>==> YOU ARE THEREBY THE ONE BRINGING THE UNPROVEN PREMISE THAT THE CHRISTIAN GOD EXISTS, NOT ME <==
            >Since, as a reasonable person, I don't hold that premise as true, I dare you to give me just one reason to believe it.
            >Now you're desperately trying to pussy out of it because you know you can't prove the Christian god and establish your point that relies on this premise.
            >You have no grounds to say an "ultimate judge" grounds ethics.
            >Therefore, you have nothing better to offer than atheist ethics.
            >Atheist ethics stands unscathed.

            Anon, you shouldn't call others unintelligent when you can't get a simple point.
            Suppose Atheists are completely right.
            Atheism still has the problem of Ethics. It doesn't matter if other beliefs are right or wrong.

            We are not discussing Christianity or Hinduism or Shinto. The validity of their Ethics doesn't matter in this case. We are discussing atheism.

            That even of atheists are right, they don't have a basis for ethics.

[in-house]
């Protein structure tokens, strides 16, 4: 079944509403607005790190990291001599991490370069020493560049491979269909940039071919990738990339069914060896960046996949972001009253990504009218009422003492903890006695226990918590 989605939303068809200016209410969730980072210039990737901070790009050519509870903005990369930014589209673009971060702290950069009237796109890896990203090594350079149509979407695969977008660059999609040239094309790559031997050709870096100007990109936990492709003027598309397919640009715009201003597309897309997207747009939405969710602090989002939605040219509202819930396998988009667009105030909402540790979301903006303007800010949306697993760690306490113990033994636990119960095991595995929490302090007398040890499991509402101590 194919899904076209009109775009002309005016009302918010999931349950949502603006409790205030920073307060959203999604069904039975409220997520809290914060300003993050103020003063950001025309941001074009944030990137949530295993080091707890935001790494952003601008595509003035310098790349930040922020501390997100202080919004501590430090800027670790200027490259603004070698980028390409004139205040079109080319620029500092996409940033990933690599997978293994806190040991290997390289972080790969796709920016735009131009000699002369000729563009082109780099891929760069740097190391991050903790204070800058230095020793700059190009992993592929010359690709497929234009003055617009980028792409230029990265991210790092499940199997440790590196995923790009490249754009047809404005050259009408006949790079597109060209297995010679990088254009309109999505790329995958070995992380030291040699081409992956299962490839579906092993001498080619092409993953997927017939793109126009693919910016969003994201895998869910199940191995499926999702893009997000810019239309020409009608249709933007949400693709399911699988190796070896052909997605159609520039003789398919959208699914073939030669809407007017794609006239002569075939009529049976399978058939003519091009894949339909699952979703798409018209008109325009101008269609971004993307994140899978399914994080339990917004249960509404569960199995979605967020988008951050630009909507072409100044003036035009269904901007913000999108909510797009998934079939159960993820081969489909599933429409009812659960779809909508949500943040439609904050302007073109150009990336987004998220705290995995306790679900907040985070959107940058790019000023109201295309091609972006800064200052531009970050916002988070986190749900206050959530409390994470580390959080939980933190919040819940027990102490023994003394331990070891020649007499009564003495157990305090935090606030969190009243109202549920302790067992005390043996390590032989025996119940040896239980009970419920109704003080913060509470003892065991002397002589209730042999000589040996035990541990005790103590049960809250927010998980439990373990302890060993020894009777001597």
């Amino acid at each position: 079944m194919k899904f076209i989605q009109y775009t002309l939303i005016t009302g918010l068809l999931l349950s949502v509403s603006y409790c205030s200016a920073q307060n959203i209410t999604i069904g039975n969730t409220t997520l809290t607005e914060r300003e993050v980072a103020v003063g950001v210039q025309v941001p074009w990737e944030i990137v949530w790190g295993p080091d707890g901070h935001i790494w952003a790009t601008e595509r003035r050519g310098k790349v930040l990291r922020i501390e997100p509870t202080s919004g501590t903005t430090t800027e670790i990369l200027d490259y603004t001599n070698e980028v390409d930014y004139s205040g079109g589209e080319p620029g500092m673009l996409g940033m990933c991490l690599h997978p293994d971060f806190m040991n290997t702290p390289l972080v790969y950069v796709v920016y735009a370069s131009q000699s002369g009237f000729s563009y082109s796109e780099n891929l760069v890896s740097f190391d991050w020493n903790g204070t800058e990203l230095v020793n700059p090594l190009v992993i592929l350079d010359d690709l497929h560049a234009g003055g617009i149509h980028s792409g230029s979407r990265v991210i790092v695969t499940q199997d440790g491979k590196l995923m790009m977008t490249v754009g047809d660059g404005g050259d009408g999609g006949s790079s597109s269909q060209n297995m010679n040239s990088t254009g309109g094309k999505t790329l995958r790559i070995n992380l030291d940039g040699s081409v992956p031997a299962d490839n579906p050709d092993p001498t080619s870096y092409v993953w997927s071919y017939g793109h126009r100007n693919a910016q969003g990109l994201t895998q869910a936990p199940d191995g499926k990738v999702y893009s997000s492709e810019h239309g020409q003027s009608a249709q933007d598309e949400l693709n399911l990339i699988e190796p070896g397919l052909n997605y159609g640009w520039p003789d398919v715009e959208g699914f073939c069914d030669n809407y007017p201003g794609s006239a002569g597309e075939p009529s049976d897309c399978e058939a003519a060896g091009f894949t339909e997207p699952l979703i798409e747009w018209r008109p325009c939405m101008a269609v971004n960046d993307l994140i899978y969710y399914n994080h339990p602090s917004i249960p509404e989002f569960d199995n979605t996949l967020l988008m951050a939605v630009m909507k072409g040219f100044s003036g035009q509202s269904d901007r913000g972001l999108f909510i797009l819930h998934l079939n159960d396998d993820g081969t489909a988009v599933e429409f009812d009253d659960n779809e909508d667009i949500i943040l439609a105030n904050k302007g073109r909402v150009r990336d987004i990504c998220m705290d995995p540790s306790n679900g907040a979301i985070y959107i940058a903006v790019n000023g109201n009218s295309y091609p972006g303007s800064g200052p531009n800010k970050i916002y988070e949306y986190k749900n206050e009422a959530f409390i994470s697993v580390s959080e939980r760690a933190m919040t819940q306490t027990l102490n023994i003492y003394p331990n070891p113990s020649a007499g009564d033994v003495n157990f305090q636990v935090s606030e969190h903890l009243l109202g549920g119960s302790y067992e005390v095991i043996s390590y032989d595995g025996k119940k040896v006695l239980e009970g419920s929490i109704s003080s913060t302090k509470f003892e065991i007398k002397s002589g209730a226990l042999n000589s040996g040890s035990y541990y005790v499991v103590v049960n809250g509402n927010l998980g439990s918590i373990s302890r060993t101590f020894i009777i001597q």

• 9 months ago
            Anonymous

            >we are discussing how atheism has a problem when it comes to ethics.
            Nobody can discuss this. It's such a malformed "problem".
            Did you not understand the stuff about atheism being a stance regarding a claim?

          • 9 months ago
            Anonymous

            No, stoics don't define ethics as "the art of appealing to an imaginary friend to get people to do what you tell them to do."

            >No, we are discussing how atheism has a problem when it comes to ethics.
            And the problem being discussed has to do with lack of imaginary friends i.e. "pls convert to my religion."

            >In other religions they also have deities
            Are you only pretending or are you really that moronic? Other religions don't call their deities "God." This is unique to Christianity.

            >Atheism still has the problem of Ethics.
            Not unless you can come up with an ethical system that's better. Which you can't since the only ones you're religiously allowed to put on the table are "obey or my daddy will beat you up."

            >We are not discussing Christianity
            You are by asserting your god exists. Now prove it.

            >That even of atheists are right, they don't have a basis for ethics.
            "Ethics is a social construct" is a basis. "My nonexistent daddy said so" isn't.

          • 9 months ago
            Anonymous

            My impression is that you know you lost this discussion (on ethics) but you want to sidetrack to a different one (the existence of God) because you are more confident on it.

            You are just an intellectually dishonest person who can't deal with losing.